The Flow of Energy

Over the past few years, we’ve seen a serious push towards renewable energy sources for electricity. This is certainly environmentally friendly but switching over to something like solar power is awfully expensive so many of us will likely stick with the conventional electricity for now.

This means that we have to find ways to save electricity; there are many ways to do this but can removing a certain element altogether save electricity? If, for instance, we removed a lightbulb, would that lower our monthly electric bill? Let’s take a look and find out.

So, does unscrewing a light bulb really save energy (and money)?

Yes, unscrewing/removing a lightbulb does save a little bit of energy because the circuit / connection isn’t using any energy., Of course, you can achieve the same result by flipping the switch off, but if you have multiple light bulbs, removing one or several light bulbs will help save money when the switch is on.

Energy/electricity in a circuit flows from the positive terminal to the negative terminal in a circle but for that to happen the circuit has to be complete and uninterrupted.

When you flip the switch on, energy is allowed to flow from point A to point B. With that said, in the case of a light circuit, a bulb is needed to complete the circuit. If the circuit’s not complete (i.e. the switch is on but the bulb’s missing), electricity won’t flow.

The electricity that goes through our homes is usually running on a parallel circuit. Basically, what that means is that there are multiple connections in the circuit.

Each connection gets a portion of the overall energy to function, and each one can operate independently – meaning you can remove or interrupt a connection at one point without interfering with the rest of the circuit.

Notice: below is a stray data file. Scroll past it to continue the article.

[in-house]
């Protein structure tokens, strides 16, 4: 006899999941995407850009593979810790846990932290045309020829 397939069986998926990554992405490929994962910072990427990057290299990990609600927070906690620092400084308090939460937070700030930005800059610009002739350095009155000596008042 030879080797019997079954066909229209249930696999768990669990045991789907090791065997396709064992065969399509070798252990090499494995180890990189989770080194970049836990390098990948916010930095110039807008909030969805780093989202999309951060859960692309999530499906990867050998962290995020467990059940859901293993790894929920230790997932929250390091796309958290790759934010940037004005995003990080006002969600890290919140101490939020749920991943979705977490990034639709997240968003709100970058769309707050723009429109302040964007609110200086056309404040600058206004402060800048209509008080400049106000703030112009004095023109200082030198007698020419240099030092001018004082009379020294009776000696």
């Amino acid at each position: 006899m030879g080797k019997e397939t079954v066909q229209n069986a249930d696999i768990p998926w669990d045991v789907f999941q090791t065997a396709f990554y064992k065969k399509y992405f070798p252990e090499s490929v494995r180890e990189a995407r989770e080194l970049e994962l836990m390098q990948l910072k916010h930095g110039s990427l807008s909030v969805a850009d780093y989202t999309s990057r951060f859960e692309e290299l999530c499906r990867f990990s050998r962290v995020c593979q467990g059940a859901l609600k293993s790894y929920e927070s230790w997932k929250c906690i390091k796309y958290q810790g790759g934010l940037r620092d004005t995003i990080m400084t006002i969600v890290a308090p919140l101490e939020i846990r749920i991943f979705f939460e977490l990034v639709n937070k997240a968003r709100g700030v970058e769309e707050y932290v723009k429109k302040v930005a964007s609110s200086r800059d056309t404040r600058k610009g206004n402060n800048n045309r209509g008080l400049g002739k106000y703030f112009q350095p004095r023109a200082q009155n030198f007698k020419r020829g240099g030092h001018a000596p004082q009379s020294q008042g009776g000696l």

Unscrewing a light bulb breaks a portion of the circuit so that no electricity can go through that section.

Traditional, incandescent light bulbs use between 60 and 100 watts in one hour. Considering how many other things (i.e. refrigerators, freezers, etc.) are also running in a house, I wouldn’t want too many of them around in my place.

Thankfully, you don’t get many of the incandescent bulbs anymore; instead you get fluorescent energy saving bulbs.

These energy saving bulbs are filled with a fluorescent gas, the particles of which vibrate when a is passed through them creating a visible light. These bulbs can save up to approximately 3 – 4 times the energy that a regular incandescent bulb uses.

So, &#105;&#110; closing: yes, unscrewing &#097; lightbulb &#119;&#105;&#108;&#108; save electricity &#098;&#101;&#099;&#097;&#117;&#115;&#101; &#116;&#104;&#101; circuit &#105;&#115; incomplete &#097;&#110;&#100; unless &#116;&#104;&#101; circuit &#105;&#115; complete; &#116;&#104;&#101; electricity can’t &#103;&#111; through.

I hope &#121;&#111;&#117; &#102;&#111;&#117;&#110;&#100; &#116;&#104;&#105;&#115; article informative &#097;&#110;&#100; enjoyable &#116;&#111; read. As always, thanks &#102;&#111;&#114; reading &#097;&#110;&#100; I’ll &#115;&#101;&#101; &#121;&#111;&#117; &#097;&#108;&#108; again &#105;&#110; &#116;&#104;&#101; next article. Take care &#097;&#110;&#100; stay safe!

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When &#121;&#111;&#117; flip &#116;&#104;&#101; switch &#116;&#111; &#111;&#102;&#102; &#105;&#116; breaks &#116;&#104;&#101; circuit. It’s exactly &#116;&#104;&#101; &#115;&#097;&#109;&#101; &#097;&#115; removing &#116;&#104;&#101; light bulb. You don’t save electricity &#116;&#104;&#105;&#115; &#119;&#097;&#121; period.

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